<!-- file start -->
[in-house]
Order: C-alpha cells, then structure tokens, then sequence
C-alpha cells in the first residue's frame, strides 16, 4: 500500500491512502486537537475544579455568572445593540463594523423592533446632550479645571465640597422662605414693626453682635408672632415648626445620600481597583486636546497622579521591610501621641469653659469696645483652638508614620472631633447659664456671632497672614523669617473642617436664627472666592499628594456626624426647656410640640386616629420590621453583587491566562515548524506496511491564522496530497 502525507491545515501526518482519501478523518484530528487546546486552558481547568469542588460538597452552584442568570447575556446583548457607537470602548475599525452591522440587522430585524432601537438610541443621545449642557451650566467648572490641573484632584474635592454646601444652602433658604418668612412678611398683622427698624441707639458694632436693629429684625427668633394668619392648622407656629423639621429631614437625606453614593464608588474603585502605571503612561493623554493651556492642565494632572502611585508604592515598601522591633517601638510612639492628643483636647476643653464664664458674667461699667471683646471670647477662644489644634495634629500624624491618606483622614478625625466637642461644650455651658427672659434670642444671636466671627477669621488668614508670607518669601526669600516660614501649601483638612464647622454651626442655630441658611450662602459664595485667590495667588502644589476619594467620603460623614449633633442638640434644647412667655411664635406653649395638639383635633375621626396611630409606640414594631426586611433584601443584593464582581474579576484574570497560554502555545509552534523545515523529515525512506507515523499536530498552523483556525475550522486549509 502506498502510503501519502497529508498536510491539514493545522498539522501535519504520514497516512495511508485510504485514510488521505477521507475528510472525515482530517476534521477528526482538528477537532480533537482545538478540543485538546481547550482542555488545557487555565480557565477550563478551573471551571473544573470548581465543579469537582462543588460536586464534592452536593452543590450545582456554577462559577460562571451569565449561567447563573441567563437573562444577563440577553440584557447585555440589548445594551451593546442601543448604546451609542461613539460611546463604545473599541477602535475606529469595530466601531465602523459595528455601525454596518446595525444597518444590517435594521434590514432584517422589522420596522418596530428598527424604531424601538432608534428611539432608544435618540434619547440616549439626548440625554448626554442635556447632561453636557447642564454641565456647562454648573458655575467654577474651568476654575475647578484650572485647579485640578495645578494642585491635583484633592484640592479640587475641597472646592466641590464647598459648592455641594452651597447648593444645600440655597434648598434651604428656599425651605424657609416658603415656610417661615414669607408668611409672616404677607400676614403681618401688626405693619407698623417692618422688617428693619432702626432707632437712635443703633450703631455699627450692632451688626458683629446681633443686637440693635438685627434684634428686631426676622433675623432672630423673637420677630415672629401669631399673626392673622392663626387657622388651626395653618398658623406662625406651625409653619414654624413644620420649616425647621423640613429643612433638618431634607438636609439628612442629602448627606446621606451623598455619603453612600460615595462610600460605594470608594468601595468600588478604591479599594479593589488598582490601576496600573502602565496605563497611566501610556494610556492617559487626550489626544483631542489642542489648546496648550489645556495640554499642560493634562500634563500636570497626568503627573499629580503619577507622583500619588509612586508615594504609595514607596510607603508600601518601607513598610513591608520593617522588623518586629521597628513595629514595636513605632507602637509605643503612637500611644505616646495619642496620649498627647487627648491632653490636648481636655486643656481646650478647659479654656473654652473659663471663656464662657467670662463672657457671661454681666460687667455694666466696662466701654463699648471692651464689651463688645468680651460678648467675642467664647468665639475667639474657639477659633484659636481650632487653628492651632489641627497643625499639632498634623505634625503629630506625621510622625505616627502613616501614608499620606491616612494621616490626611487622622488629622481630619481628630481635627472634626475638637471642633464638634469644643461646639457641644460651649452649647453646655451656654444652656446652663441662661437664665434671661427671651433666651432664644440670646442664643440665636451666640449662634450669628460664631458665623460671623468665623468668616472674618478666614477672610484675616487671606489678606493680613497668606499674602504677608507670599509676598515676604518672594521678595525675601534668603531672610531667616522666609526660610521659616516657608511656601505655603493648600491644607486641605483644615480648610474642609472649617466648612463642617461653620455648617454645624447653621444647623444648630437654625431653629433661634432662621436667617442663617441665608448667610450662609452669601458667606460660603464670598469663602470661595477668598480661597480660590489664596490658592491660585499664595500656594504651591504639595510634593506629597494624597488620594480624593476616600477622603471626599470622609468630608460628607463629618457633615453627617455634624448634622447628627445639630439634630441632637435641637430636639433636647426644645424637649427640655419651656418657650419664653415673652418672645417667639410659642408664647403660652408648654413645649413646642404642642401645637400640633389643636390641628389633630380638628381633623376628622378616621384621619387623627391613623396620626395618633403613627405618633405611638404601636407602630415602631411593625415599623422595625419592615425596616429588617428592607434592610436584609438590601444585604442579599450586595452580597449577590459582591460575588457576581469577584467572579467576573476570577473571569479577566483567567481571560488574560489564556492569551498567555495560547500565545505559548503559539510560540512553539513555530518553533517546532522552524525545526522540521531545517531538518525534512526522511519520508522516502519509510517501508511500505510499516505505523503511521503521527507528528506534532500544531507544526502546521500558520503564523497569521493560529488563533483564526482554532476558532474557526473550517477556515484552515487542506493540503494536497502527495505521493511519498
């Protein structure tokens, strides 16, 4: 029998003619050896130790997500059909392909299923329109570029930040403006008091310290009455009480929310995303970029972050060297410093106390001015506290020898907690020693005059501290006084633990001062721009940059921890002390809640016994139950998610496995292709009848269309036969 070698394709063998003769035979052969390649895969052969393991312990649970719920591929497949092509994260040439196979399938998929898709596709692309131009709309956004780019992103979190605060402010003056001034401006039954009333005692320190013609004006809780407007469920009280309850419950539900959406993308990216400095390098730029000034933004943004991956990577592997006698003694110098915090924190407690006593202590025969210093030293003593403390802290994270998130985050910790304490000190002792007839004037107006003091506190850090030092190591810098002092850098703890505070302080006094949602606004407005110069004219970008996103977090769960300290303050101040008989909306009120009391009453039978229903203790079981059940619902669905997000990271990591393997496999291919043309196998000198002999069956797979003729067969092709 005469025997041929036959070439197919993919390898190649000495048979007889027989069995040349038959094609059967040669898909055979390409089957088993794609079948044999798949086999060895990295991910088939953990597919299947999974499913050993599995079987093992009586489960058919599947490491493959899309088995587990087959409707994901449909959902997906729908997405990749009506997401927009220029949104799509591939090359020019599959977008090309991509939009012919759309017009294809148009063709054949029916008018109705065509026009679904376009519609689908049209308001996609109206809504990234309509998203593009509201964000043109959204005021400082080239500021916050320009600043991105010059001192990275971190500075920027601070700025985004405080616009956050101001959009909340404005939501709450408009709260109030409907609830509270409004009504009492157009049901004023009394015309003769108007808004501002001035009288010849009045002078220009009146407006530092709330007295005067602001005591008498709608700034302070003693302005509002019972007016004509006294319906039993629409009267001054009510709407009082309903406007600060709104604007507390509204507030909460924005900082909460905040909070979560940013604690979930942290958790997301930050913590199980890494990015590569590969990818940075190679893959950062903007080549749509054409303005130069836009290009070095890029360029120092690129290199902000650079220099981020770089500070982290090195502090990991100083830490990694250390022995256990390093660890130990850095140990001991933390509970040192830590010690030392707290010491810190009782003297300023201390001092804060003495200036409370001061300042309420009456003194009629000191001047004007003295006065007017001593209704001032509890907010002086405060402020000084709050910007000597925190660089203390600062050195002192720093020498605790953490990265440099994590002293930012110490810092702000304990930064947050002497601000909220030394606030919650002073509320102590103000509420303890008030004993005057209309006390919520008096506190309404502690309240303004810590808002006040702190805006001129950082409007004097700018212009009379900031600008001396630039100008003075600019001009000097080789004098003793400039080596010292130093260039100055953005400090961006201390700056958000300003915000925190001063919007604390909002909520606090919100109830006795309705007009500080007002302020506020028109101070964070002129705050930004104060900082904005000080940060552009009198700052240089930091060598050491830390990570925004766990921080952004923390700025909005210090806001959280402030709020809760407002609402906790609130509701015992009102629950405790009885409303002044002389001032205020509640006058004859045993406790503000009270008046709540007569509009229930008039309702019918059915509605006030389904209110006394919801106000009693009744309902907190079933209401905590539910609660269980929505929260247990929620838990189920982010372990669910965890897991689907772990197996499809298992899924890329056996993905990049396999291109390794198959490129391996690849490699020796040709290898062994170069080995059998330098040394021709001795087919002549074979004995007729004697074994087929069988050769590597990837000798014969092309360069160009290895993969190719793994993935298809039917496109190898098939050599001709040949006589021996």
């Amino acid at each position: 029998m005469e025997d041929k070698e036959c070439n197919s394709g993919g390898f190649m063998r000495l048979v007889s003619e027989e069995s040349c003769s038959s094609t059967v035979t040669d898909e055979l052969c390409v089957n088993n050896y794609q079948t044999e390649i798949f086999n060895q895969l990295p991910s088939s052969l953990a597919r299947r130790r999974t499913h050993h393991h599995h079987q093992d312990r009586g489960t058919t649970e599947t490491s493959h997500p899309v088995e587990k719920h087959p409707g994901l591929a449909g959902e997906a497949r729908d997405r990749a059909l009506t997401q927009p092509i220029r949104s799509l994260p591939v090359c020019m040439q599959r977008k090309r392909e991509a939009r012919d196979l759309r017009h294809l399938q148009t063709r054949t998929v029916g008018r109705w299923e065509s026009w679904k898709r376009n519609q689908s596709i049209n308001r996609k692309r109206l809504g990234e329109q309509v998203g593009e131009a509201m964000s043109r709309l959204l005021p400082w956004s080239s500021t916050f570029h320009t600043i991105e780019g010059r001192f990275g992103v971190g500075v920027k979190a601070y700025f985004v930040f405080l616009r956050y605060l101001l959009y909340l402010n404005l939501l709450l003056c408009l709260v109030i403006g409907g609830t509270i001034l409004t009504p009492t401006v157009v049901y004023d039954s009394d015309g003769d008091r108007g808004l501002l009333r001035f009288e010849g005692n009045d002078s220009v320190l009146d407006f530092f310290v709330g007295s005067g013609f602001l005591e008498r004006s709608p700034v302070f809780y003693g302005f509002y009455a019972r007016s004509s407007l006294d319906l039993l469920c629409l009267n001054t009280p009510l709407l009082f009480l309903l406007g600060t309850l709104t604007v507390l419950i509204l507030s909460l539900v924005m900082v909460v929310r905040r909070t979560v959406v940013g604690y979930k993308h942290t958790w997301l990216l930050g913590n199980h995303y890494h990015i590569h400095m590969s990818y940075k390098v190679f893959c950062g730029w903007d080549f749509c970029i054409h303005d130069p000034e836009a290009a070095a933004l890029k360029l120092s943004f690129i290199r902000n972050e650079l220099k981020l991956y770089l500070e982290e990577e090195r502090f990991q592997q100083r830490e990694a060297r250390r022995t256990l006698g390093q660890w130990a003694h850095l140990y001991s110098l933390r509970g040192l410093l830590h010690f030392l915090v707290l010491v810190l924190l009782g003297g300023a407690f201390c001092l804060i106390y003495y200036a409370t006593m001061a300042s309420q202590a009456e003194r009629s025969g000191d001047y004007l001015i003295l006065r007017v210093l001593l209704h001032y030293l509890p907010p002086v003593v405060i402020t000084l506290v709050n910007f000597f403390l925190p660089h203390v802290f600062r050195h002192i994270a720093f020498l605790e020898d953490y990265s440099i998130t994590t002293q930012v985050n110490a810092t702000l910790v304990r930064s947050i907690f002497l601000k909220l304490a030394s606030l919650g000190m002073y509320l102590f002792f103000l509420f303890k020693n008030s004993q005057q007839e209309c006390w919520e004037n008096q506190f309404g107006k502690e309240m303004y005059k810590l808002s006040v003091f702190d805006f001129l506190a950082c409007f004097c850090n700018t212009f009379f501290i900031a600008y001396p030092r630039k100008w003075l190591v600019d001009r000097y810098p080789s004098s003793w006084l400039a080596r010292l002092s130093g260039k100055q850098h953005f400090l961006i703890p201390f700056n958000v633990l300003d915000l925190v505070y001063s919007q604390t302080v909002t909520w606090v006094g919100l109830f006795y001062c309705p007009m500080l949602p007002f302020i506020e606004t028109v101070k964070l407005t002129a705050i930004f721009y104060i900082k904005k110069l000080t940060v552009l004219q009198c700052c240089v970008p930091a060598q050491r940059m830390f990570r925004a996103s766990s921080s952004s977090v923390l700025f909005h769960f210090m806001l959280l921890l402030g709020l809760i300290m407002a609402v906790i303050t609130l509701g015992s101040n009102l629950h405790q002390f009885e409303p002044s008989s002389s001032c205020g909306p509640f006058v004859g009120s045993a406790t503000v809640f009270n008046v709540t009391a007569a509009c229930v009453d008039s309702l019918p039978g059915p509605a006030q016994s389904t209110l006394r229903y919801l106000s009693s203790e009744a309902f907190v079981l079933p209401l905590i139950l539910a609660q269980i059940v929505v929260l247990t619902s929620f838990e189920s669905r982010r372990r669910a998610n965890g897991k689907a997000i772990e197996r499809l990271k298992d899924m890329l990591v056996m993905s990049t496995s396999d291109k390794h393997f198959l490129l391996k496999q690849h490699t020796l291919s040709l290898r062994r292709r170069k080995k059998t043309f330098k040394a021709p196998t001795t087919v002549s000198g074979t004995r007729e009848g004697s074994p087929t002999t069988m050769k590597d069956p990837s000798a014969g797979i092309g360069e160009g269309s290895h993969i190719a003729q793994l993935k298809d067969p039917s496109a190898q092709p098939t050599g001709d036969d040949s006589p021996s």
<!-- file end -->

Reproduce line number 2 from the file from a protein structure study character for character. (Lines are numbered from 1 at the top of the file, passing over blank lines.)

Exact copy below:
Order: C-alpha cells, then structure tokens, then sequence